How to convert Oracle Blobs to PostgreSQL

6.18

Tushar Ahuja Sr. QA Manager

SUMMARY: This article discusses binary large objects (Blobs) in Oracle and how to convert them into formats that PostgreSQL is able to use.

1. Large objects

2. Bytea data type

 

In this post, we are going to look at what an Oracle Blob is and how we can convert it to PostgreSQL or use it. Blob (Binary large object) is an Oracle data type that is used to store binary data like contents of a file or information like audio, video, and images. PostgreSQL does not have the Blob data type directly, but we can work with it using the methods below.

 

Large objects 

A large object is a value stored outside of a table.

Example

Let's assume you have an image (in jpeg format) downloaded under /tmp/ folder: 

[centos@tushar-ldap-docker bin]$ ls /tmp/test.jpg 

/tmp/test.jpg

We want to store this image in the PostgreSQL database. 

Go to the bin folder of your PG installation and connect to the psql terminal: 

[centos@tushar-ldap-docker bin]$ /usr/pgsql-11/bin/psql  -U postgres postgres

psql (11.6)

Type "help" for help.

postgres=#                                                      

create table test1(n int,n1 oid);

CREATE TABLE

postgres=# insert into test1 values (1,lo_import('/tmp/test.jpg'));

INSERT 0 1

 

The lo_import() function loads the named file into pg_largeobject and returns an OID (object identifier) value that refers to the large object. 

Selecting table test1 will show the OID and not the bits that have made up this photo. 

The catalog pg_largeobject (system table) holds the data making up “large objects.” A large object is identified by an OID that is assigned when it is created. Each large object is broken into segments small enough to be stored as rows in pg_largeobject

The amount of data per page is its LOBLKSIZE (which is currently BLCKSZ/4, or typically 2 kB).

postgres=# select * from test1;

 n |  n1   

---+-------

 1 | 16408

(1 row)



postgres=# 



postgres=# select distinct loid from pg_largeobject;

 loid  

-------

 16408

(1 row)

 

To see all large-objects in the current database, We can use “ \lo_list” command inside psql terminal:

postgres=# \lo_list

         Large objects

  ID   |  Owner   | Description 

-------+----------+-------------

 16408 | postgres | 

(1 row)

 

Using the function lo_export(), we can write the photo back into a file:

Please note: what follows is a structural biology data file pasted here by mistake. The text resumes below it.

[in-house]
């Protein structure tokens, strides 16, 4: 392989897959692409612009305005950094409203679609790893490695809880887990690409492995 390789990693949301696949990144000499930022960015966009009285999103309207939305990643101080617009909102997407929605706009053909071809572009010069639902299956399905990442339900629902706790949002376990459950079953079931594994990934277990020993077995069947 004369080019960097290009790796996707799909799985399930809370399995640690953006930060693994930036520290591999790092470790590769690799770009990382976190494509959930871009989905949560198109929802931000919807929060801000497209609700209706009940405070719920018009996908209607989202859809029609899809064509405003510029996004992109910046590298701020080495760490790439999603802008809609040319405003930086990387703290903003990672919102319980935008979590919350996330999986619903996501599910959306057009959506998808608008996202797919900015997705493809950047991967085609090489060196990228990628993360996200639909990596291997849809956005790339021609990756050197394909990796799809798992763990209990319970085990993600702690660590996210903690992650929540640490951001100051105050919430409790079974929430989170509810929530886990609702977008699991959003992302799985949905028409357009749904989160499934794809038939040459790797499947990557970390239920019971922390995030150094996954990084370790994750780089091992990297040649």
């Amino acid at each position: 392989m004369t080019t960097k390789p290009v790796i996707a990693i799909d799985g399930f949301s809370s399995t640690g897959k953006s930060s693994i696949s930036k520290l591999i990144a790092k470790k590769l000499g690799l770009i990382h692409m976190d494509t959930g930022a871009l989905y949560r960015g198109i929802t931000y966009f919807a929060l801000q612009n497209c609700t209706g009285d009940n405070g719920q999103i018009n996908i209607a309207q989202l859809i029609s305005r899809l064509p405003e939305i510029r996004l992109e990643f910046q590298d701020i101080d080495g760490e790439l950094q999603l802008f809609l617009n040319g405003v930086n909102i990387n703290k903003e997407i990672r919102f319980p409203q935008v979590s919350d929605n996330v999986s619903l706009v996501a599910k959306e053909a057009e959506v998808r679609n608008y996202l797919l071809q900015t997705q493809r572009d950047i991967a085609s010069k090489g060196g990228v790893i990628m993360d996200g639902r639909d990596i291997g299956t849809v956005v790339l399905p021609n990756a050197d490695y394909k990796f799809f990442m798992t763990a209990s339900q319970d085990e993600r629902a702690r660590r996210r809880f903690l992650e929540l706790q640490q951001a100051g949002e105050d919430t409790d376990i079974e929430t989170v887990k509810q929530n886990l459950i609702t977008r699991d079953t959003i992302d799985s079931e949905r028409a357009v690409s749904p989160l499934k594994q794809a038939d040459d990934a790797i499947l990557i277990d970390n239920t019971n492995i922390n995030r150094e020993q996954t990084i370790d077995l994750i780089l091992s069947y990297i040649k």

postgres=# SELECT lo_export( 16408, '/tmp/newtest.jpg' );

 lo_export 

-----------

         1

(1 row)



postgres=# \q

 

Compare both the files using diff utility:

-bash-4.2$ diff /tmp/newtest.jpg /tmp/test.jpg 



No difference found. 

 

Using the function lo_unlink(), you can remove large objects from the database: 

postgres=# select lo_unlink(16408);

 lo_unlink 

-----------

         1

(1 row)



postgres=# select * from pg_largeobject;

 loid | pageno | data 

------+--------+------

(0 rows)



postgres=# 

 

Bytea data type 

The bytea data type can be used to store the binary string. The storage size for bytea is 1 or 4 bytes plus the actual binary string. 

The bytea type supports two external formats for I/O(input) and O/P(output): i.e., hex and escape format. Both of these are always accepted on input. The output format depends on the GUC parameter known as  bytea_output. The default value of this parameter is hex.

Please refer to the PostgreSQL documentation for more information on bytea data type and formats:  https://www.postgresql.org/docs/12/datatype-binary.html.

Example 

Let's assume you have an image (in jpeg format) downloaded under /tmp/ folder:

[centos@tushar-ldap-docker bin]$ ls /tmp/test.jpg 

/tmp/test.jpg

 

We can want to store this image in the PostgreSQL database. 

Go to the bin folder of your PG installation and connect to the psql terminal: 

[centos@tushar-ldap-docker bin]$ ./psql postgres -U postgres

psql (11.6)

Type "help" for help.



postgres=# create table test(n int, n1 bytea);

CREATE TABLE



postgres=# insert into test values (1,'/tmp/test.jpg');

INSERT 0 1



postgres=# show bytea_output ;

 bytea_output 

--------------

 hex

(1 row)



postgres=# select * from test;

 n |              n1              

---+------------------------------

 1 | \x2f746d702f746573742e6a7067

(1 row)



postgres=# set bytea_output ='escape';

SET

postgres=# select * from test;

 n |      n1       

---+---------------

 1 | /tmp/test.jpg

(1 row)

 

Hope it helps!

 

Tushar AhujaSr. QA Manager